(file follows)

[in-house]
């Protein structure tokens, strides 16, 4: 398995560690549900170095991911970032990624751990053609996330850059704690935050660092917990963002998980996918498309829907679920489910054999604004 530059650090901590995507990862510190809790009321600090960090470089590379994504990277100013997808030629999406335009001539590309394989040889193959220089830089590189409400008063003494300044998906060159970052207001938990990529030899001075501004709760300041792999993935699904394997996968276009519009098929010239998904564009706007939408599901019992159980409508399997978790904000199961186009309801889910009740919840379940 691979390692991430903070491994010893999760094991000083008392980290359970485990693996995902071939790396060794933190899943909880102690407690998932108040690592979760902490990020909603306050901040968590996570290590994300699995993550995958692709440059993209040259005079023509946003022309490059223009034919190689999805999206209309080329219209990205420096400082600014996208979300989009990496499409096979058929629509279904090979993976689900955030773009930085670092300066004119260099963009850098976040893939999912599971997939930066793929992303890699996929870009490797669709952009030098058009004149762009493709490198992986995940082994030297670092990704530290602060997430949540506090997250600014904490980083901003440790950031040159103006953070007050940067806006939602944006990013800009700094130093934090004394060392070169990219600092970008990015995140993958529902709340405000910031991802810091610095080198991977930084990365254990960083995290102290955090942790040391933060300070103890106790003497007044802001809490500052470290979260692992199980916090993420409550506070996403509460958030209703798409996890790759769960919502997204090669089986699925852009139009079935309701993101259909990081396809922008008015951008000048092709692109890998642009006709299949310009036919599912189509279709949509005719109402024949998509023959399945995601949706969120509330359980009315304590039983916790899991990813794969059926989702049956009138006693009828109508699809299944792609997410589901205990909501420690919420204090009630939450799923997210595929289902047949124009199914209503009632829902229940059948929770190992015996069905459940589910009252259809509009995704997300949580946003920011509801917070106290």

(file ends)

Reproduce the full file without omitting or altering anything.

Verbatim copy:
[in-house]
């Protein structure tokens, strides 16, 4: 398995560690549900170095991911970032990624751990053609996330850059704690935050660092917990963002998980996918498309829907679920489910054999604004 530059650090901590995507990862510190809790009321600090960090470089590379994504990277100013997808030629999406335009001539590309394989040889193959220089830089590189409400008063003494300044998906060159970052207001938990990529030899001075501004709760300041792999993935699904394997996968276009519009098929010239998904564009706007939408599901019992159980409508399997978790904000199961186009309801889910009740919840379940 691979390692991430903070491994010893999760094991000083008392980290359970485990693996995902071939790396060794933190899943909880102690407690998932108040690592979760902490990020909603306050901040968590996570290590994300699995993550995958692709440059993209040259005079023509946003022309490059223009034919190689999805999206209309080329219209990205420096400082600014996208979300989009990496499409096979058929629509279904090979993976689900955030773009930085670092300066004119260099963009850098976040893939999912599971997939930066793929992303890699996929870009490797669709952009030098058009004149762009493709490198992986995940082994030297670092990704530290602060997430949540506090997250600014904490980083901003440790950031040159103006953070007050940067806006939602944006990013800009700094130093934090004394060392070169990219600092970008990015995140993958529902709340405000910031991802810091610095080198991977930084990365254990960083995290102290955090942790040391933060300070103890106790003497007044802001809490500052470290979260692992199980916090993420409550506070996403509460958030209703798409996890790759769960919502997204090669089986699925852009139009079935309701993101259909990081396809922008008015951008000048092709692109890998642009006709299949310009036919599912189509279709949509005719109402024949998509023959399945995601949706969120509330359980009315304590039983916790899991990813794969059926989702049956009138006693009828109508699809299944792609997410589901205990909501420690919420204090009630939450799923997210595929289902047949124009199914209503009632829902229940059948929770190992015996069905459940589910009252259809509009995704997300949580946003920011509801917070106290």